Tuesday, December 18, 2012

The Short Tale of Silver the Rooster

Back in March, as you may remember, Long John Silver the unplanned and unloved Americana rooster  was a feathers width from the chopping block.

He continued to be unreasonable with the hens to the point that they all, one by one, mutinied. Every day, one more Americana hen would move out of their pen and into the Cuckoo Marans pen to roost for the night.
Finally Silver was alone with his over sized libido and after a couple of weeks of watching him jumping out of the bushes to grab hens and cornering unwilling hens in the open pens, it was deemed by all the inhabitants of the Homestead that he was to be sentenced to solitary confinement and if we could not find a home for him this summer, he would meet his maker and/or our soup pot.

Silver himself was informed of this decision, his door was firmly latched and the search began for a new home. But it seems there are many more roosters in the world than there are homes and so Silver was to be dispatched as soon as someone had the time.
And so he did dwell for many weeks, alone in one of the chicken pens, eating kitchen scraps and waiting. That is, until the day he escaped while his water was being filled...

After a lifetime of living with chickens I will be the first to tell you they are not really the smartest animals on the farm, usually.

There have been exceptions.

There was for instance a hen named "Tweetie Bird" who came into my mothers life as an orphan and was raised by her, after I had moved away from home.

Used to being the apple of my mothers eye, I actually became jealous of this bird. Whenever we would meet for coffee, she would go on and on about how smart Tweetie Bird was.
She would interrupt phone calls with me to talk about what Tweetie Bird was doing right then that was so cute or smart.

Of course I always took her stories with a large grain of salt, and then one day I called my Mom and got the Answering Machine. Instead of the usual greeting, the recording was 3 minutes of Tweetie Bird singing the happy chicken song (if you have chickens, you know what the happy chicken song is) and then a beep.

The message I left was a chastisement of how my mom had taken her relationship with this chicken too far.
She called a couple of hours later and had no idea what I was talking about.

What we finally figured out was that Tweetie Bird had come onto the mud porch where the answering machine lived and had stepped onto the correct buttons in such a way as to leave an outgoing message.
I never doubted my moms stories about Tweetie Bird again.

Another was the hen named "Qweet." She was, again, an orphan rescued by our, then, 6 year old daughter June.
Qweet was not an electronic genius like Tweetie Bird, but she was an amazingly companionable hen.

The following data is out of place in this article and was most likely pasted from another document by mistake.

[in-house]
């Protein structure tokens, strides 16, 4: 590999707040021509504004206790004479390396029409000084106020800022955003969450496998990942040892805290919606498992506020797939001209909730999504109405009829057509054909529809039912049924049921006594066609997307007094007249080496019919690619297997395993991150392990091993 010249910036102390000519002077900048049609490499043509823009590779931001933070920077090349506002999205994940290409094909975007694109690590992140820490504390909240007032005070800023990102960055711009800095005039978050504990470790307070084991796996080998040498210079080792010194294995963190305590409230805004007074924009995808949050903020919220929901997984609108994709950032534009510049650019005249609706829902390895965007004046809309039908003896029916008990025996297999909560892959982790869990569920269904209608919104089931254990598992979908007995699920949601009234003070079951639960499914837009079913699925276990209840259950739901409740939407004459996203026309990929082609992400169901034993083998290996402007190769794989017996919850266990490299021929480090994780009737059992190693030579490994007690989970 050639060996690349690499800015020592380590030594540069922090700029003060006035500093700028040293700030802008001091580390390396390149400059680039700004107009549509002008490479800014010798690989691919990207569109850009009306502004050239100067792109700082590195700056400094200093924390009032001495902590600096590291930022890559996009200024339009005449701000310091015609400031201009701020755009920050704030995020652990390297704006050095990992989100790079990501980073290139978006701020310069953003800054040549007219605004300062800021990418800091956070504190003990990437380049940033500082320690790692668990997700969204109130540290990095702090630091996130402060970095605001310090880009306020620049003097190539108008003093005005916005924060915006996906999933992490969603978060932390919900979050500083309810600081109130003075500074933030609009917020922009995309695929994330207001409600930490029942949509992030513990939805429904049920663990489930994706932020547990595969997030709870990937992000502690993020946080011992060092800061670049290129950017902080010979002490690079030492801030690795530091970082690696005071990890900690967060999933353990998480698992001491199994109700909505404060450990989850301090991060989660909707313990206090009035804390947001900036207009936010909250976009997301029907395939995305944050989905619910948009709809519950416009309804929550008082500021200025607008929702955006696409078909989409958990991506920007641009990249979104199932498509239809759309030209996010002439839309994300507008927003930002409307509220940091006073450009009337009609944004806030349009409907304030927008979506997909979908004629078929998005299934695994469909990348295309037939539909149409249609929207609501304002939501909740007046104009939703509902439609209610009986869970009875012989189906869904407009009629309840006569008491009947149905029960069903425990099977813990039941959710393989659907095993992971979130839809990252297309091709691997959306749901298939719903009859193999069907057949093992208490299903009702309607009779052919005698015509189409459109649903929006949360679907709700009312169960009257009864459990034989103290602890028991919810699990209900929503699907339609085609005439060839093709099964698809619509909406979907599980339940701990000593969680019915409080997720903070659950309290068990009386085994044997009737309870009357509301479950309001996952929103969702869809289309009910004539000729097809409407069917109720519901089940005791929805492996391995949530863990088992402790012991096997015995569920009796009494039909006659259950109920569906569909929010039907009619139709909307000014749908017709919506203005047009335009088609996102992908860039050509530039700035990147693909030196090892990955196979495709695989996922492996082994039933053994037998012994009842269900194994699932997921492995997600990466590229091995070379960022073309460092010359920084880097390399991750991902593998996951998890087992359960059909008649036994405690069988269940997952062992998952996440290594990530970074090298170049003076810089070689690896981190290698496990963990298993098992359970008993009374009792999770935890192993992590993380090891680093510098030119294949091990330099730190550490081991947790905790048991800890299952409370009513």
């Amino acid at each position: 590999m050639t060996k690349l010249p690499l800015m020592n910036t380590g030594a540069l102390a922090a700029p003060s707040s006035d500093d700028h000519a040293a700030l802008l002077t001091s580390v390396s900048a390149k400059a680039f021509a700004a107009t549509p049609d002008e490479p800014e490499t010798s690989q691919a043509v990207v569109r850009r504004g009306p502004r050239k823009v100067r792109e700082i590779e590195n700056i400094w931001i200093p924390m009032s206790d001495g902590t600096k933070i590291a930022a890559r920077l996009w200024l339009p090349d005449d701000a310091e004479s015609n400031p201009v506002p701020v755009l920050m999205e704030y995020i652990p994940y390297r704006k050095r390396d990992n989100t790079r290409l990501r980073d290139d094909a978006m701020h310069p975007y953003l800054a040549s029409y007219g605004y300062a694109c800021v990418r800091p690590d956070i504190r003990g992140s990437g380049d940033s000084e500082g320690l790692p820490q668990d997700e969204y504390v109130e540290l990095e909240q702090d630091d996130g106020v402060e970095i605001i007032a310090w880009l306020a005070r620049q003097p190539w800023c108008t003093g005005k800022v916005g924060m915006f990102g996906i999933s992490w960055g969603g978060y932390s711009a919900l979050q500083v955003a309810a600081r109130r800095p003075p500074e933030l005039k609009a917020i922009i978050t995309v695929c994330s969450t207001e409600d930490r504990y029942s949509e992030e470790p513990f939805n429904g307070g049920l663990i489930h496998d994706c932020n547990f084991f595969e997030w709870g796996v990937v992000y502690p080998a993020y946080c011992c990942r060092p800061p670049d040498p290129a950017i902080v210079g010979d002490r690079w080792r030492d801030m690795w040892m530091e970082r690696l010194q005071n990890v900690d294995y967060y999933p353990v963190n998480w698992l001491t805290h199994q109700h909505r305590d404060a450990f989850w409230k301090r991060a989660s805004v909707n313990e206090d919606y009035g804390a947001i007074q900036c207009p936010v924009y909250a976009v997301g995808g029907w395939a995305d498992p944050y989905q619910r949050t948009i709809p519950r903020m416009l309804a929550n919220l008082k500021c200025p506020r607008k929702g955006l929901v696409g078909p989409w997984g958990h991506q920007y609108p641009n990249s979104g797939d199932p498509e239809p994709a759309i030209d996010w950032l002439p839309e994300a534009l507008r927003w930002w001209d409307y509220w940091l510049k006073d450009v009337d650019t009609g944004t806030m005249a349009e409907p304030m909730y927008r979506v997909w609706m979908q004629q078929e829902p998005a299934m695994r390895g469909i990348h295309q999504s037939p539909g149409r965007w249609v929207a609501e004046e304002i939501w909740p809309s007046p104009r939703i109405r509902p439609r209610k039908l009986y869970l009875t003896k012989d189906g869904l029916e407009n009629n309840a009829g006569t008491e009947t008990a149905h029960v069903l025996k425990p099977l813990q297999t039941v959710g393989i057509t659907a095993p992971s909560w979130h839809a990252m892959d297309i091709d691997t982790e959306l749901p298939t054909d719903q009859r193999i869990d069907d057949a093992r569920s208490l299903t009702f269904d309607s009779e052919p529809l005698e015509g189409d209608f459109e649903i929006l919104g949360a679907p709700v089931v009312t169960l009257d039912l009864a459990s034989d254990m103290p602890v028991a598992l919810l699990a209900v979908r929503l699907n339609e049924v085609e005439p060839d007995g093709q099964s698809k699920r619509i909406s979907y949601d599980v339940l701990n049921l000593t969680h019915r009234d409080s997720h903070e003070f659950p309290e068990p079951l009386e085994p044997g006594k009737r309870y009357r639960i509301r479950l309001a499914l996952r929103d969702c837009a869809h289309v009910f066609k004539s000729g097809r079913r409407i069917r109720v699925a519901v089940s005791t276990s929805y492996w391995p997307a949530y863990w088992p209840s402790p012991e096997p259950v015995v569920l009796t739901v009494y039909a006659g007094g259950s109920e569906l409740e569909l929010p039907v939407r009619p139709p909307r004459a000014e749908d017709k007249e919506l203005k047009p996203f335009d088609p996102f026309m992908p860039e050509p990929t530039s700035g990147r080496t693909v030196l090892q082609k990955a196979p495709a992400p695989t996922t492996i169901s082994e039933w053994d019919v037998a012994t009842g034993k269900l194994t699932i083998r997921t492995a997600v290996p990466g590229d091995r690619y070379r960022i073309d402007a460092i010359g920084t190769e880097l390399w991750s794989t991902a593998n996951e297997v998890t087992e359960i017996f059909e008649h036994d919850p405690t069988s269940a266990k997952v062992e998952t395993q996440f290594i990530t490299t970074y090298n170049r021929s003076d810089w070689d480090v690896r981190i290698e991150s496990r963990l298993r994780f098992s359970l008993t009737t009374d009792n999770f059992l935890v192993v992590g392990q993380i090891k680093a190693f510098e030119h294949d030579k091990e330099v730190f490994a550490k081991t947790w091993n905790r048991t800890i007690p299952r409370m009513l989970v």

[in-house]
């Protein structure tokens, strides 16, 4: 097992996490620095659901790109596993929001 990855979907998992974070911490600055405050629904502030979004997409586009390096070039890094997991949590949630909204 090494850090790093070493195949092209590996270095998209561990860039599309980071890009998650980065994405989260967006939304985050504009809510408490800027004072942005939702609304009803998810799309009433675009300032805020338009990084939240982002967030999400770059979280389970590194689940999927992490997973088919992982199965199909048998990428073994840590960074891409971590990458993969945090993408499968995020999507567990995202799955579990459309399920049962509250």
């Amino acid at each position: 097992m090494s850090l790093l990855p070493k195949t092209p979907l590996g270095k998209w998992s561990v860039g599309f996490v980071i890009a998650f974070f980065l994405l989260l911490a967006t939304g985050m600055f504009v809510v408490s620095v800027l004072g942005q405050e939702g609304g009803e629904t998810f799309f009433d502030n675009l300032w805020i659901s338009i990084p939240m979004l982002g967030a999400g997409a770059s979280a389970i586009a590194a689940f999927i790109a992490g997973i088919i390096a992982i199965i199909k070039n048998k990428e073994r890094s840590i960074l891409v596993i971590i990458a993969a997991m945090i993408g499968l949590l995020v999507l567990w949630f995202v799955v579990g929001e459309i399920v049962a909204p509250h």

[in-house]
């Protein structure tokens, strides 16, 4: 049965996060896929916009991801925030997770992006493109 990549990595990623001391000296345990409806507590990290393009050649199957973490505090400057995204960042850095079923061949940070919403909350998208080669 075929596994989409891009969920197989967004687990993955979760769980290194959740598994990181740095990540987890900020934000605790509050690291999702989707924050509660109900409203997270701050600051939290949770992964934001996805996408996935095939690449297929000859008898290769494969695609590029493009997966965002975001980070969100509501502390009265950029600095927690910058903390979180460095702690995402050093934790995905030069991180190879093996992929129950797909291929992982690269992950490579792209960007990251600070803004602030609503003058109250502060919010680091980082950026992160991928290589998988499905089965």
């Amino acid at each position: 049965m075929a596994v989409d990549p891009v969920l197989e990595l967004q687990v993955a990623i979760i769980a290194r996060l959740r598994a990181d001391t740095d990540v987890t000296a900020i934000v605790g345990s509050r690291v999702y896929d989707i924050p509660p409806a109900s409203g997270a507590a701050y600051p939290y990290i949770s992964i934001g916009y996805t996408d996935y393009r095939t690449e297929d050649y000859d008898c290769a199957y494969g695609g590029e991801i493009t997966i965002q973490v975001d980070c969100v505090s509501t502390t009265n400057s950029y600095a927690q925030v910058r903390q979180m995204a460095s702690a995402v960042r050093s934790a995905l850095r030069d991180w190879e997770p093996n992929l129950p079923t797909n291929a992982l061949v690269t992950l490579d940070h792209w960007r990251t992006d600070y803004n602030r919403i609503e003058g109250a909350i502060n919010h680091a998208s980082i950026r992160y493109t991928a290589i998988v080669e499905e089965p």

She would sit on Junes shoulder and share Popsicles. One bite for June, one bite for Qweet and so on. Bird Flue was certainly not on our radar back then. Qweet endured all of Junes games, costumes, falconry garb, matching calico dresses (sewn by my mom) and just about any whim that caught Junes fancy. All with a calmness and happy go lucky attitude I would only expect from an elderly Black Lab.

And now we may have to add Silver to this short list of poultry personalities.

I wasn't at the Homestead when he escaped so my first clue that something had shifted was when I fed the horses and down in the stall with Rio was Silver clucking and preening and gobbling up hay seeds.

"What is the meaning of this weird event? The Rooster has moved in with the horses?" I pondered this for the rest of the day. There was no way I was going to be able to catch him in the daylight so I would just watch him at dusk to see where he was roosting and catch him then.

I got busy that day and forgot to watch him. Days and then weeks went by, and Silver remained at the top of the hill, where he never ventured more than 20 feet from the horse pasture. I have to admit that even though he had been nothing less than a heartless marauder in his past, he was now an odd guy who really just wanted to be left alone with his new comrade Rio.

I have to admit it became impossible to think about chopping Silvers head off when I would watch them out grazing together.
If Silver had found a new peaceful life for himself, who was I to interfere?

Even though the other hens would forage their way up to the top of the hill every day, Silver would pointedly ignore them, choosing to stay inside the boundaries of the horse pasture instead. Roosting at night on the corner post of the up-hill fence.

If you have a good sense of the heroic story, you have probably guessed that this story does not end happily.

Silver was, well, silver. This is a color that is highly visible at night. And populating the night are many things that love to eat chicken.

Six weeks after his escape, on Thanksgiving Day (Oh, the irony!), we found no rooster in the horse pasture, but instead, a small puddle of silver feathers.

I had known that day was coming, chickens are very low on the food chain, but it was a little sad anyway to see him gone.

But, as Buck pointed out "At least he died the way he wanted to, with the wind blowin' in his hair."